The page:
ACCC releases concepts paper for draft news media and digital platforms bargaining code

By Thomas Jones, Tom Macken

06-2020

On 19 May 2020, the Australian Competition and Consumer Commission ("ACCC") released a concepts paper seeking views from industry on a range of issues designed to guide the development of its mandatory code addressing the bargaining power imbalances between Australian news media businesses and digital platforms.

 

Whilst the Australian Government had initially directed the ACCC to develop a 'voluntary' code of conduct as an element of its response to the ACCC's Digital Platforms Inquiry, this was superseded by a direction to create a binding mechanism in light of vocal opposition from digital platforms and limited progress during the course of negotiations to develop a voluntary code in early 2020. 

 

The ACCC's concepts paper contains a total of 59 questions to which it is seeking industry feedback. These relate to a number of key issues which include, for example:

 

  • the definition of 'news' for the purpose of determining the type of content to be subject to the code, including whether it should be restricted to content produced by professional journalists, news media businesses or industry bodies;
  • the scope and types of digital platforms to be covered by the code, including the best way to capture newly emerging and newly relevant products and services in the future;
  • the most effective bargaining framework to facilitate commercial negotiations involving the determination of appropriate remuneration for the use of news;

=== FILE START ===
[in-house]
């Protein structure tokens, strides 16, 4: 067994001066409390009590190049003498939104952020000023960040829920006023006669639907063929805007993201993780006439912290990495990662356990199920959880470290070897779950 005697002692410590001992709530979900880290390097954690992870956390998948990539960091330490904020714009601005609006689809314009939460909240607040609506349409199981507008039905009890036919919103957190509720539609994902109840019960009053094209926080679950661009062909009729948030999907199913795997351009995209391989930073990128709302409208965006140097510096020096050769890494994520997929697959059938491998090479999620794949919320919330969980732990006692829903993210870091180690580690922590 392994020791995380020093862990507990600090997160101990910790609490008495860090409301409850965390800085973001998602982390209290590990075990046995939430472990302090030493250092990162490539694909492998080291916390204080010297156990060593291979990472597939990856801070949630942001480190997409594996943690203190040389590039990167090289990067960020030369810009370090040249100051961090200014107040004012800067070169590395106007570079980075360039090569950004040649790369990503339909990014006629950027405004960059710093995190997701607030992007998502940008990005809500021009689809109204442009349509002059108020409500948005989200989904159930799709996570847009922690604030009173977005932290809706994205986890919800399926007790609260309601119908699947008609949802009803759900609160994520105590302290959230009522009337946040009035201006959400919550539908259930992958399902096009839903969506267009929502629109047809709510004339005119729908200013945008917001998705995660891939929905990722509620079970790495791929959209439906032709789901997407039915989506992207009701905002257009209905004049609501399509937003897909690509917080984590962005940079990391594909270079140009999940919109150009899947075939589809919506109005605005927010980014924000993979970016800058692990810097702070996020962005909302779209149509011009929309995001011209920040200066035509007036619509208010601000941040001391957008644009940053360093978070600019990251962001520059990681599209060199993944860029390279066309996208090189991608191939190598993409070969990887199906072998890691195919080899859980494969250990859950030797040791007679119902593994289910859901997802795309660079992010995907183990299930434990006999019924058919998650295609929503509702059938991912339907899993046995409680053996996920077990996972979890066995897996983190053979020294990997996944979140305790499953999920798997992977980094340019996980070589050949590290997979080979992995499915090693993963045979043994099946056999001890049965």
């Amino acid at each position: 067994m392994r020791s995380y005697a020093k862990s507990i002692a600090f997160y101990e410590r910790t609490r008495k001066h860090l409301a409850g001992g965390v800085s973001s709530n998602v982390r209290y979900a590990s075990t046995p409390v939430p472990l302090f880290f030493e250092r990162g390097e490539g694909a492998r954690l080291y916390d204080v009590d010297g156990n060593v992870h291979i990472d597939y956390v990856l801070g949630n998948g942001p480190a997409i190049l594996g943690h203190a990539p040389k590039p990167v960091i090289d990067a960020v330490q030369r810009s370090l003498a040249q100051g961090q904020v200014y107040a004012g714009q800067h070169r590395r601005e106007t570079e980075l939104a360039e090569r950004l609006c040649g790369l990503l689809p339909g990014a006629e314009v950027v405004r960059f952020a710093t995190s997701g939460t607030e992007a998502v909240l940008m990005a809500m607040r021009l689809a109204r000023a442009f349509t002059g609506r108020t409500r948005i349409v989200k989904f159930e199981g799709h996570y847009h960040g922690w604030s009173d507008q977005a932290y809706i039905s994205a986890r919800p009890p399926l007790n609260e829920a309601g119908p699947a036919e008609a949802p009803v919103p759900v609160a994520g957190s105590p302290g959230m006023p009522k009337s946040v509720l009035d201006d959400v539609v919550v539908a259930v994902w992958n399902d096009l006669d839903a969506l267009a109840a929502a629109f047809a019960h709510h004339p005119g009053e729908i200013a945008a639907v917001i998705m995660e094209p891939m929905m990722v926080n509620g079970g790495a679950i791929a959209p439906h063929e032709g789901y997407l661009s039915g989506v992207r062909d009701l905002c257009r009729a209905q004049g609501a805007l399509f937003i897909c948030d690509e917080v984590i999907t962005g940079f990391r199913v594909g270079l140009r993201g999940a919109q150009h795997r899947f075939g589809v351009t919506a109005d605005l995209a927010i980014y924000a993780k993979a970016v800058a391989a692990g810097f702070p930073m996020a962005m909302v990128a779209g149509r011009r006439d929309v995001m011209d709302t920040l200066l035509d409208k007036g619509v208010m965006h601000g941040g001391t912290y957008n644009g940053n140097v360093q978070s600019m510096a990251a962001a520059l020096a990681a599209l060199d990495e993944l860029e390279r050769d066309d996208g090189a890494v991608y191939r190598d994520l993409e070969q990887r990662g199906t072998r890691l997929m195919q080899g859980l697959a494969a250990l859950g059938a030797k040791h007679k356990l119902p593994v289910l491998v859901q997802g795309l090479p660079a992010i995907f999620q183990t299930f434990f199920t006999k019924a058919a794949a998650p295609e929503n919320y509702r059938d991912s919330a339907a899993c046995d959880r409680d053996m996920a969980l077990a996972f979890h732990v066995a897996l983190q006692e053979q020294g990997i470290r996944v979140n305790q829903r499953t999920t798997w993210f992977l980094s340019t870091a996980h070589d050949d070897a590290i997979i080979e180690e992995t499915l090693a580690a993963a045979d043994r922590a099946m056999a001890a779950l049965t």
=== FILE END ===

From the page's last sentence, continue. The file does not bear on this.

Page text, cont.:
• the sharing of user data; and
  • the algorithmic curation of news.

Interestingly, the concepts paper is only considering 'digital platforms' insofar as they relate to the services provided by Google and Facebook. This is based on the ACCC's Digital Platforms Inquiry Final Report, which found that Facebook and Google were the digital platforms benefitting from a significant imbalance in bargaining power in their commercial discussions and negotiations with Australian news media businesses. However, the paper notes that future iterations of the bargaining code may be extended to other platforms if a significant bargaining power imbalance emerges between other digital platforms and news media businesses.  

Responses to on the ACCC's concepts paper must be submitted by 5 June 2020. A draft of the mandatory code is set to be released for public consultation before the end of July 2020.

For more information contact Thomas Jones and Tom Macken